2% Charitable gifts
24% Livin' Large

All I need to do in retirement is take the 24% and adjust it upward to offset taxes. If I assume an average of 10% in taxes, I need only about 27% of my preretirement income to have the same standard of living (29% if I continue the same level of charitable giving).

LEX 12-11-2006 10:03 PM

Re: WSJ Retirement Section 12/11/06
 
Taking retirement advice from the WSJ, Forbes, or any of the other house organs of the Institutional Money Complex is the fastest way to end up yet another Host for these Parasites. ER (at least for me) includes investing on your own. If you require hand holding, you are most likely to be taken to the cleaners by the broker holding your hand (and shaving your deals for their margins!). As they say in the securities business: for every trade, the broker makes money, the brokerage house makes money, and two out of three ain't bad! ;D

macdaddy 12-12-2006 01:15 AM

Re: WSJ Retirement Section 12/11/06
 
I think travel would be the big budget breaker... some people love to travel, but some people just like sitting at home planting tulips.

chris2008 12-12-2006 02:35 AM

Re: WSJ Retirement Section 12/11/06
 
My two cents:
If you keep track of your expenses before you retire you do not need a rule of thumb:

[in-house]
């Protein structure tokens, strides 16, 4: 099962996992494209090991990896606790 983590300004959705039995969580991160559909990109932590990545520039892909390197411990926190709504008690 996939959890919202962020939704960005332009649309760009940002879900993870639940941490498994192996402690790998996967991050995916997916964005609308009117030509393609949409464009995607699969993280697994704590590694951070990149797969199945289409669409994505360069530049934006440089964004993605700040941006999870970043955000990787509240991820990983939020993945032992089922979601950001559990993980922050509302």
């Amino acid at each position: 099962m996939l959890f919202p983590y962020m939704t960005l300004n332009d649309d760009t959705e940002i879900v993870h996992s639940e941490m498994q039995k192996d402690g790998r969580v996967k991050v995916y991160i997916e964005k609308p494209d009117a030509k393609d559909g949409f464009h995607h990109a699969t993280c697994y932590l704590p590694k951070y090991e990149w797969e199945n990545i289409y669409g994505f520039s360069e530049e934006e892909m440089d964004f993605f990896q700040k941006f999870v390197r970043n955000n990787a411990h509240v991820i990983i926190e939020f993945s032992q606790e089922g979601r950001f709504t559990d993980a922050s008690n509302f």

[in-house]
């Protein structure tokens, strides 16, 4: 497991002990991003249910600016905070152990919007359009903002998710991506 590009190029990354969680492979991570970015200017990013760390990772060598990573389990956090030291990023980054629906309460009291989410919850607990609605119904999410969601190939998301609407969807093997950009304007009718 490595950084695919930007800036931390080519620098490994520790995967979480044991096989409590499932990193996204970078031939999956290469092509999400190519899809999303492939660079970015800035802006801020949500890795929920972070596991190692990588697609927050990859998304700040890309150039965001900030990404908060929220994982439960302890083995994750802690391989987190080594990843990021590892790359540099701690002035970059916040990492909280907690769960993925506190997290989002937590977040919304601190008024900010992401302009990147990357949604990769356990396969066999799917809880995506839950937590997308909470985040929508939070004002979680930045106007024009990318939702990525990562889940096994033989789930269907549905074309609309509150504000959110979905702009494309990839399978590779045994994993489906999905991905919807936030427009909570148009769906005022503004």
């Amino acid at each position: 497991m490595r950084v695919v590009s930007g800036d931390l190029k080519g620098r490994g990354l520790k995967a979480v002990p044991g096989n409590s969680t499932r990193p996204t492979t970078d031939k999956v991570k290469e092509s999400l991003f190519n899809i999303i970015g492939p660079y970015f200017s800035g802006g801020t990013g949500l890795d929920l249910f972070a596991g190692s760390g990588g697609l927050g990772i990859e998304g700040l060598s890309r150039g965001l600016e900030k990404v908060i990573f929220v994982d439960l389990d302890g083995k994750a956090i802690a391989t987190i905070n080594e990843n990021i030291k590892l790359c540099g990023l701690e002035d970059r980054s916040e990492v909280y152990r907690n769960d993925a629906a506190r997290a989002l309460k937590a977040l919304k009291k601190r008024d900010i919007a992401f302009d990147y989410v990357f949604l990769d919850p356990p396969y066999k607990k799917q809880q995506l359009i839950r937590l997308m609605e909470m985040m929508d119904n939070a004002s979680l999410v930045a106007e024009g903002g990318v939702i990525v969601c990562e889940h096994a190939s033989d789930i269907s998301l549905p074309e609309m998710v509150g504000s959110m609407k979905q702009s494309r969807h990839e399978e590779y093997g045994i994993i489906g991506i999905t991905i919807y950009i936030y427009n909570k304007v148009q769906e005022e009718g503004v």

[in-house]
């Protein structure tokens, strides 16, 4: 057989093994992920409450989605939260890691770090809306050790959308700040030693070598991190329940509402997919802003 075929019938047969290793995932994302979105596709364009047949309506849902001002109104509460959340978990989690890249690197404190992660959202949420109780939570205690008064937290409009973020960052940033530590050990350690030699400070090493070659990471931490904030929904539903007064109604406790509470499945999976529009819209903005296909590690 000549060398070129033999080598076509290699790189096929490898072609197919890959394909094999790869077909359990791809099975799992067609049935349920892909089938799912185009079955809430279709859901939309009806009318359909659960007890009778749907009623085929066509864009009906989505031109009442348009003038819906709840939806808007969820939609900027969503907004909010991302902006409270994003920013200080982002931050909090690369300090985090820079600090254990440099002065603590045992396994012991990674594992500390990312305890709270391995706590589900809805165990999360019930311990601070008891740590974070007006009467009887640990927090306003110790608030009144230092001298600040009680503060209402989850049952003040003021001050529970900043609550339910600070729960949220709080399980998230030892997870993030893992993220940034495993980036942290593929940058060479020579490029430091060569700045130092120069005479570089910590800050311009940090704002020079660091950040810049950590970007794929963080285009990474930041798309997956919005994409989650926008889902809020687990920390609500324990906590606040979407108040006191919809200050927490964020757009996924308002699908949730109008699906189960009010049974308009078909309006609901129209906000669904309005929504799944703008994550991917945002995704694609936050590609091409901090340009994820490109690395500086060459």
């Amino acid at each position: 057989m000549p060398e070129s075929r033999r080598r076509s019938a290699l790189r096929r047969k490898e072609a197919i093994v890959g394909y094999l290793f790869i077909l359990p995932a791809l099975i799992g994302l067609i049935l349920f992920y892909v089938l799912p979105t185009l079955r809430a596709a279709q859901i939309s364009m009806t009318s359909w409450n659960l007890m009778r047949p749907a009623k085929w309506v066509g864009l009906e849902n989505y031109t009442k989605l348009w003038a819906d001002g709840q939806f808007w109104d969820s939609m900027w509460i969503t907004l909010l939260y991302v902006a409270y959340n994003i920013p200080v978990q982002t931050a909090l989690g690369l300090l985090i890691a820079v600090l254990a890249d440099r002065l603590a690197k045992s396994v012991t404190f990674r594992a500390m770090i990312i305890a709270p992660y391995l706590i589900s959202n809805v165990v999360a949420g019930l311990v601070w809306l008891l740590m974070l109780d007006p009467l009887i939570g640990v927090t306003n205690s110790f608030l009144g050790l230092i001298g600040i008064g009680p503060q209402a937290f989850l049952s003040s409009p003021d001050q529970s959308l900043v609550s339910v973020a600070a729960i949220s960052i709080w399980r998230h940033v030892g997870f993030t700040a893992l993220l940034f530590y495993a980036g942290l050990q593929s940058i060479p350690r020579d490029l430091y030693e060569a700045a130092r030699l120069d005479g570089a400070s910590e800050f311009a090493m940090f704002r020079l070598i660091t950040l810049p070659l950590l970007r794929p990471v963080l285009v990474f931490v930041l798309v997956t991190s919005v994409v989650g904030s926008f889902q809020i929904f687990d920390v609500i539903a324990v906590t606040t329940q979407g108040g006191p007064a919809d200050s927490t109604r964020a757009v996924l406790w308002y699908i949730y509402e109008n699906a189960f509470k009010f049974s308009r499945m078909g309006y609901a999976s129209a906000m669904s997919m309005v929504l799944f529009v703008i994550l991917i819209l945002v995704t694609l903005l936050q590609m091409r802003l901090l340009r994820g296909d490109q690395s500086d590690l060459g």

You will know how much it takes you to carry on living in the same way as pre-retirement.
You will know how much of your work related cost will go away after retirement
You will be able to calculate know how much extra money to factor in realisically for your desired after-retirement lifestyle.

Looking at some retired and quite wealthy relatives I learned that the desire to travel and for expensive hobbies was reduced once they had the spare time to make it reality. Often the desire came from stress and daydreaming during corporate life and was replaced by the joy to spend time with friends and relatives, putter around the house and to prepare carefully for the trips they really wanted to take.

We are planning to live on after retirement from what we spend now over the year + inflation. In addition we are building a "fun and support cache" for hobbies and trips that go beyond our existing budget. Once our health and age does not allow to travel extensively or the desire goes away we will use this cache to buy us more help around the house.


HFWR 12-12-2006 07:53 AM

Re: WSJ Retirement Section 12/11/06
 
Quote:

Originally Posted by macdaddy
I think travel would be the big budget breaker... some people love to travel, but some people just like sitting at home planting tulips.

And not pushing up daisies...

jackcjackson 12-12-2006 08:10 AM

Re: WSJ Retirement Section 12/11/06
 
I would say that the 2 expenses that makeup a majority of my spending will be gone when I retire. 1. Retirement contributions. 2. I don't plan to carry a mortgage when I am retired.

Right now I live below my means and my mortgage, while modest, and retirement are easily my biggest expenses. I would say eliminating those would suggest I dont need 100% of my current expenses ( and nowhere near current income) to retire.

Not to mention most people have commuting and travel costs related to working,etc.

I don't like flashy stuff or taking expensive vacations. When I am older I will probably want to travel less, if anything.

dumpster56 12-12-2006 08:12 AM

Re: WSJ Retirement Section 12/11/06
 
They are wrong.